When people are mentally ill, they suffer social stigma, have higher health costs, and are at an increased risk of becoming poor.
People who live in poverty are at increased risk of mental illness compared to their economically stable peers. Their lives are stressful. They are both witness to and victims of more violence and trauma than those who are reasonably well off, and they are at high risk of poor general health and malnutrition. The converse is also true: When people are mentally ill, they are at increased risk of becoming and/or staying poor. They have higher health costs, difficulty getting and retaining jobs, are less productive at work, and suffer the social stigma and isolation of mental illness.
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This two-way connection between poverty and mental illness has been the subject of many studies around the world.
A recent article published in The Lancet reviews different types of interventions undertaken in several low and middle-income places including Africa, India, Mexico, Thailand, China and others. The authors first looked at programs intended to improve individual or family economic status and monitored changes in measures of mental health including stress and depression in adults, childhood behavior problems, childhood cognitive development, and adolescent self-esteem.
MONEY CAN'T BUY MENTAL HEALTH...
In an effort to determine whether the individuals and families affected by mental illness would show improved mental health, if their financial burdens were decreased, they reviewed a variety of programs designed to provide economic relief. Programs that primarily aimed at alleviating poverty had varied outcomes but generally were not markedly successful in decreasing the mental health problems of the target populations: "Unconditional cash transfer programs had no significant mental health effect and micro credit intervention had negative consequences increasing stress levels among recipients."
...BUT IMPROVING MENTAL HEALTH IMPROVES ECONOMIC HEALTH
The researchers saw more improvement when they looked at the impact of intervention programs aimed at improving the mental health of people living in poverty. The interventions they reviewed varied from administration of psychiatric drugs, to community-based rehabilitation programs, to individual or group psychotherapy, to residential drug treatment, to family education. They also looked at the impact of mental health help on the rate and duration of employment and on family finances.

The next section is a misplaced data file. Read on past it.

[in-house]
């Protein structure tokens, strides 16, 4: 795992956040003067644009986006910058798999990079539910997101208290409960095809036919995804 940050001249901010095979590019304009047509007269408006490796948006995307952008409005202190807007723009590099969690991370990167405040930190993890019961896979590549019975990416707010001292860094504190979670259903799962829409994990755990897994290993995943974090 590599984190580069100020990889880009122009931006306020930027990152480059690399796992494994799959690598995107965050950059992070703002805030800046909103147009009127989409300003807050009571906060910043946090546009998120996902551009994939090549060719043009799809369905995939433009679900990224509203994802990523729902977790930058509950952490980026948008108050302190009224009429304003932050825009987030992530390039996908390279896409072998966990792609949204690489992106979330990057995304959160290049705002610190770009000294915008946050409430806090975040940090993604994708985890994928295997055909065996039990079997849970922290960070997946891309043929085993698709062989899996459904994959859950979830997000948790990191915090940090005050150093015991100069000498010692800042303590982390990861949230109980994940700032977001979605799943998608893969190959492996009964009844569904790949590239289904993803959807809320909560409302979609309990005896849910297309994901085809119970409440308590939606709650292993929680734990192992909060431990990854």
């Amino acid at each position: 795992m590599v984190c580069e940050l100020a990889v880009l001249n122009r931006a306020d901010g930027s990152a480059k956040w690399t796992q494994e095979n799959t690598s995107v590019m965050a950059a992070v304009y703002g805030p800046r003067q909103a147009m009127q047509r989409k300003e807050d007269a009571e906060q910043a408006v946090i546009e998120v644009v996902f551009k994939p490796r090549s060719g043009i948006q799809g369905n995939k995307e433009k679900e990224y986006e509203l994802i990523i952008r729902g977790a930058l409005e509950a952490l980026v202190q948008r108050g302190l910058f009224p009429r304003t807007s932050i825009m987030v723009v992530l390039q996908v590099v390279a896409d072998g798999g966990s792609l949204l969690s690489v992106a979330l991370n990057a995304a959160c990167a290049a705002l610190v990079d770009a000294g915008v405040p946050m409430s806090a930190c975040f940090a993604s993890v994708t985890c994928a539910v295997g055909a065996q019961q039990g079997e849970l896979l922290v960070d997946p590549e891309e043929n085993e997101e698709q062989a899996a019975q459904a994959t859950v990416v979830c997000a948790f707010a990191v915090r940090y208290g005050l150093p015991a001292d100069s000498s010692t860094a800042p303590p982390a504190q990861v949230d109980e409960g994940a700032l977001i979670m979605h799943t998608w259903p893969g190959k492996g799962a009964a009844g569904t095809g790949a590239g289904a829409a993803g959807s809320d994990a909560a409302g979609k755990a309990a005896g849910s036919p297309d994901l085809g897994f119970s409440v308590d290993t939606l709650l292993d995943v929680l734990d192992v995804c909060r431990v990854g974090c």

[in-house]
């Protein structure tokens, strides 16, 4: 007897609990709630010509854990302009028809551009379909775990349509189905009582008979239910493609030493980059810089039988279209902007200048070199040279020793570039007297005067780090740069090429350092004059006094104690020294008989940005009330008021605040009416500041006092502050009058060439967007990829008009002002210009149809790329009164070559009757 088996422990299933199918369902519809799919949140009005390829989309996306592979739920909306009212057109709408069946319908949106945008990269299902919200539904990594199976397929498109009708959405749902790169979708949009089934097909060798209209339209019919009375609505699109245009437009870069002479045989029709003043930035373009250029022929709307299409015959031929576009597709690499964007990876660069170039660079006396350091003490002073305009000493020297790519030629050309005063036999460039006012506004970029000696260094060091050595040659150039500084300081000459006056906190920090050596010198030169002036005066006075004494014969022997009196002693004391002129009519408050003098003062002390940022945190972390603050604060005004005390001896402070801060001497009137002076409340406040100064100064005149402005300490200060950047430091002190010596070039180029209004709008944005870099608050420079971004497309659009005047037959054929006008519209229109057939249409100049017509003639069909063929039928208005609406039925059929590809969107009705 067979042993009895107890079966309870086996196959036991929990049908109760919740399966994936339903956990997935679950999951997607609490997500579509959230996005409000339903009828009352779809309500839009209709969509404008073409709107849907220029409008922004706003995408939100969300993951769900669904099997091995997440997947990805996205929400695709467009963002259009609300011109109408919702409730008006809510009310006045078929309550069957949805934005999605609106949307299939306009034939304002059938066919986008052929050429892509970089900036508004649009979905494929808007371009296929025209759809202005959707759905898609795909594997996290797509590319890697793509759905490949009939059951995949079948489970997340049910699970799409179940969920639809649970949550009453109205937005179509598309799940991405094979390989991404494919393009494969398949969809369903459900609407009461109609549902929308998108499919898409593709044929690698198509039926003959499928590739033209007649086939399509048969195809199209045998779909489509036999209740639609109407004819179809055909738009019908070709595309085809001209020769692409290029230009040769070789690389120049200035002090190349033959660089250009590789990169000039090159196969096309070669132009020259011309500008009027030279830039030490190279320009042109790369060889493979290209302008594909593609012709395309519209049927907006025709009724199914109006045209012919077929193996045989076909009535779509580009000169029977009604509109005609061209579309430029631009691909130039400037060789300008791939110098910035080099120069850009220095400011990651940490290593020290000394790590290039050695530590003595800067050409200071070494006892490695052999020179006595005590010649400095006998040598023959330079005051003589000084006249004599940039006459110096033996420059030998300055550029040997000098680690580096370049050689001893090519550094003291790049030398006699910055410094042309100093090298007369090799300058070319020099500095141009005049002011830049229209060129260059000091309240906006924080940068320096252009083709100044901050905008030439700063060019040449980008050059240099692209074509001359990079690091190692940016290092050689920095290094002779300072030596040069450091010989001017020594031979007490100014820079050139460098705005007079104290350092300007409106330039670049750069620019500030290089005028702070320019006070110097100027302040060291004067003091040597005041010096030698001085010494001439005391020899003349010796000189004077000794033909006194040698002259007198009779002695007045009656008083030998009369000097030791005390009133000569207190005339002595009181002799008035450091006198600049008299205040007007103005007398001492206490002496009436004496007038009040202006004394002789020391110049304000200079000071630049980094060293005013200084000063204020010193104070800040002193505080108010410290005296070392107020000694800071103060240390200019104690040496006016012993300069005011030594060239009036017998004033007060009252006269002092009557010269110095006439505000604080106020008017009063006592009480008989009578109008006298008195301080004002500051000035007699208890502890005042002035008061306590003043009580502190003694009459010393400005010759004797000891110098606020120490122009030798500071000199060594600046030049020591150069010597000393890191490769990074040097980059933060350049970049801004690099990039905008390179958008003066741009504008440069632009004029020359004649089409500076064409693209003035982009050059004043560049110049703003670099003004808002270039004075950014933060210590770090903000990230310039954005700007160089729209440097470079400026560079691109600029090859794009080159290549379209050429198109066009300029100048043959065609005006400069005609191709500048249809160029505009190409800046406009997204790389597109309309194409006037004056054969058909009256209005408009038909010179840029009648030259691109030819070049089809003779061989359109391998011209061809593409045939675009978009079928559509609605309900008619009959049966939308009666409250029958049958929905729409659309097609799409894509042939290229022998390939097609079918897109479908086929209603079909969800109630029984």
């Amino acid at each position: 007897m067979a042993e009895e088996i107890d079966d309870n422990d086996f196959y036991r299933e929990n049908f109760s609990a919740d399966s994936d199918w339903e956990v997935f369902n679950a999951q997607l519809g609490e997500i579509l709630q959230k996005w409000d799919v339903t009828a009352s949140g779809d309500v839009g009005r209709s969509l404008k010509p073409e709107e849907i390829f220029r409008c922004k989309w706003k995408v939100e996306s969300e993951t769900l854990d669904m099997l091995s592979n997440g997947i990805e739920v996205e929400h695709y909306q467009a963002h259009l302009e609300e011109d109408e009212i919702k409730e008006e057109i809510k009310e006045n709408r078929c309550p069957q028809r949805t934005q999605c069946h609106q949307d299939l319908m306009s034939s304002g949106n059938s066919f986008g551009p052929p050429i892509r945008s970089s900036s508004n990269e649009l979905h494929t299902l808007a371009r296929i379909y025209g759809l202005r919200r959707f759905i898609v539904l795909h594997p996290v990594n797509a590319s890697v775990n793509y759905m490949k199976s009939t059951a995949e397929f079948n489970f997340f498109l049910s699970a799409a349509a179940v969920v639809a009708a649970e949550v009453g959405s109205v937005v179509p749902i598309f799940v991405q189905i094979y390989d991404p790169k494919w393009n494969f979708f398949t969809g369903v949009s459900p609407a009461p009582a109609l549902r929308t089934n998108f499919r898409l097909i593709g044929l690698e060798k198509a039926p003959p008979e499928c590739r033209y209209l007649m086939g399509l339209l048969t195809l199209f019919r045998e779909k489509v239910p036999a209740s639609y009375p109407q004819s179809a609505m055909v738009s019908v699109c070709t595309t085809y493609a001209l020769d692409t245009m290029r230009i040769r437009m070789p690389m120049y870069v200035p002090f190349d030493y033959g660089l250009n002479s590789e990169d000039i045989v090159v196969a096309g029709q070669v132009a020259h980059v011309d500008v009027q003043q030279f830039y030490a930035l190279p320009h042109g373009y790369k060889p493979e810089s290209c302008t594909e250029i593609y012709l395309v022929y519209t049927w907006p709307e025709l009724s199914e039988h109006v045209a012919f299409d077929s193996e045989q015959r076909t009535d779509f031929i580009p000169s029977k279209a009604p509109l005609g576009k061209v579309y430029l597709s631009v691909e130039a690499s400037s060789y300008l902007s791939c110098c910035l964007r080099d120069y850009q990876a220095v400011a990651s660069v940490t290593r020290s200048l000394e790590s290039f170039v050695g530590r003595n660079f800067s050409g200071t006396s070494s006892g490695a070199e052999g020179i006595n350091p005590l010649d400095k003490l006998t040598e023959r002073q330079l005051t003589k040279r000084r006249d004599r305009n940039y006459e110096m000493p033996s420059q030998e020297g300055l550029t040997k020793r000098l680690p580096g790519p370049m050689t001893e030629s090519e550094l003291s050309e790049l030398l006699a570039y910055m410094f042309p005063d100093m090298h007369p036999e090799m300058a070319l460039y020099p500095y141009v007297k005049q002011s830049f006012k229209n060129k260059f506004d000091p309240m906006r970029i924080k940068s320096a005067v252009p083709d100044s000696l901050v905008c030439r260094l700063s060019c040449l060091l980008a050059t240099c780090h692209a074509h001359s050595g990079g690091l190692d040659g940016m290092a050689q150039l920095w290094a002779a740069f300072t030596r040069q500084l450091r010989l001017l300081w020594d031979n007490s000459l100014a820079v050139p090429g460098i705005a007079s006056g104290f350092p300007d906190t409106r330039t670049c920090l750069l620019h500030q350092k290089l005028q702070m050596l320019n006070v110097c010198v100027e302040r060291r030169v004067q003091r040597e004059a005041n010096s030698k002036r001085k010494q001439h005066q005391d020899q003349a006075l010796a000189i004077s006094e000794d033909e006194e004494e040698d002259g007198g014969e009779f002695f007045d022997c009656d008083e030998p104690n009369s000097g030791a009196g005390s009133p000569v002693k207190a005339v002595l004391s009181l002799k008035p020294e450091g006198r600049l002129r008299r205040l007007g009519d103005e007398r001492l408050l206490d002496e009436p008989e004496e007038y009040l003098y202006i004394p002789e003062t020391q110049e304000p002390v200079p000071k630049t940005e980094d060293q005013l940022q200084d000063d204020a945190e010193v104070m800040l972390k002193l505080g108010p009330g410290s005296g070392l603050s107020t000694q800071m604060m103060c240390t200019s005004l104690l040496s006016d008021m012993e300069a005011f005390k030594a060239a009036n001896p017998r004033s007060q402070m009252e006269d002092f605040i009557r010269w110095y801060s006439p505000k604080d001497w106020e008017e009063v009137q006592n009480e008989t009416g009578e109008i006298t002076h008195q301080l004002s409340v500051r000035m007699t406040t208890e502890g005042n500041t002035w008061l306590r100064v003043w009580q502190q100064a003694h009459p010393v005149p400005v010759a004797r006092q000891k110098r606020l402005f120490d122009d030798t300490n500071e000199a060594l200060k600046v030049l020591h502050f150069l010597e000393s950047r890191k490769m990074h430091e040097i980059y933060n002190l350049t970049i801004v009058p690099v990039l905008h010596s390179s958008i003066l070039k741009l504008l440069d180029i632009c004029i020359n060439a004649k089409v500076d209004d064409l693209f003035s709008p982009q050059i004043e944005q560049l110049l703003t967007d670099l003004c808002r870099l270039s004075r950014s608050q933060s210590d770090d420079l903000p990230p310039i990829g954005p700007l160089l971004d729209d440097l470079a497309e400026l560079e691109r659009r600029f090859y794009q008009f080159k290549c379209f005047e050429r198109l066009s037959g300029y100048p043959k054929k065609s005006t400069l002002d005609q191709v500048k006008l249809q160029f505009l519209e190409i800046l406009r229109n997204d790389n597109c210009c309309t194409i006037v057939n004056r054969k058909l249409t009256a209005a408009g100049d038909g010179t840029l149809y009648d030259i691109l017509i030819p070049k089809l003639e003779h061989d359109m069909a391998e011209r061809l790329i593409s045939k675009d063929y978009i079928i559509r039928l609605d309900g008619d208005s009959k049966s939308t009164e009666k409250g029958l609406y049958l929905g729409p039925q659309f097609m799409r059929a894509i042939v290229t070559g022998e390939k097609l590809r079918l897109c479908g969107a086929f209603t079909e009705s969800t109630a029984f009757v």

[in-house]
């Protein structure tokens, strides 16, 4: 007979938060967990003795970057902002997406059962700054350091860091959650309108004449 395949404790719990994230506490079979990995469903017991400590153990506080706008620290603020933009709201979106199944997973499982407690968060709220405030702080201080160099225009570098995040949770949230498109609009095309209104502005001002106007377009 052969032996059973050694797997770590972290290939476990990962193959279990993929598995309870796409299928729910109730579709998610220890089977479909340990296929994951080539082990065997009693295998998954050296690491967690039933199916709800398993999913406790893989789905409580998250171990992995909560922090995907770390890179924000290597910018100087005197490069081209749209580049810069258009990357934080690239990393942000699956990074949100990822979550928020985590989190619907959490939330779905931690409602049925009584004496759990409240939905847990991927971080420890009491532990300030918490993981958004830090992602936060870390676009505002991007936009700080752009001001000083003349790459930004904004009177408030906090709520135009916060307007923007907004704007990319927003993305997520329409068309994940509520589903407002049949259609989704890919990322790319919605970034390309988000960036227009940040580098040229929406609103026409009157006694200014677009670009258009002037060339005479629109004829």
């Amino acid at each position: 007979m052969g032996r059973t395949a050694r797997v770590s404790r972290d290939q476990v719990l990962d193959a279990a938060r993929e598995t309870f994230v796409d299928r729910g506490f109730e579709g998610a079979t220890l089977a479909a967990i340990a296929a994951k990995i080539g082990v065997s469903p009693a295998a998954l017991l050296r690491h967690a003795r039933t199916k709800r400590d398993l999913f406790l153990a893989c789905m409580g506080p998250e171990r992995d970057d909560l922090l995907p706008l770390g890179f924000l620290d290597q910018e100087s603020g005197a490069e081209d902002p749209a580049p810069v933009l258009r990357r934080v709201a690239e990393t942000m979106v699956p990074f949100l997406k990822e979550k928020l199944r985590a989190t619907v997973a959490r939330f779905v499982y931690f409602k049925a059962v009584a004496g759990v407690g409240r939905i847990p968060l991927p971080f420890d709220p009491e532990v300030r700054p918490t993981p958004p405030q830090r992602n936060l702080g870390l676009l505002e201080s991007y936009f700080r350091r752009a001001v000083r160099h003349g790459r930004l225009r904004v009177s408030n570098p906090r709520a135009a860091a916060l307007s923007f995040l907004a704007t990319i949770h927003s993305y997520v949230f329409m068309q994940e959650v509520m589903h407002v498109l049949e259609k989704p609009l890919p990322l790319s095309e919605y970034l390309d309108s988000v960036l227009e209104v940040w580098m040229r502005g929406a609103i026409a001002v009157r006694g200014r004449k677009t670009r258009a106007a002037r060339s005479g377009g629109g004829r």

Here they found financial situations improved as their mental health improved. There was a "clear trend in which mental health interventions are associated with improved economic outcomes in low income and middle income countries." The studies also showed that all of the interventions improved the mental health status of the target population, and the researchers noted that as the economic status improved, the clinical symptoms continued to improve, which created a "virtuous cycle of increasing returns."
The authors argue that the availability of mental health services should not only be viewed as public health and human rights issues, but also should be viewed as critical for international economic development. They propose that, "the link between income and ill health is stronger for mental health than general health and ... worsening macroeconomic circumstances over coming years could exacerbate the already difficult relation between poverty and mental ill health."
The authors maintain that the cost of improving the mental health of populations in these countries will be well balanced by the improved economic status of the individuals and populations served. They maintain "the finding that mental health interventions can offer clear economic benefits at the microeconomic level of households strengthened the economic case for investment in mental health care" and that such interventions "have the potential to interrupt the cycle of poverty and mental ill health."This study further supports the need for accessible, affordable, and appropriate mental health care for all populations.
This article originally appeared on TheDoctorWillSeeYouNow.com, an Atlantic partner site.
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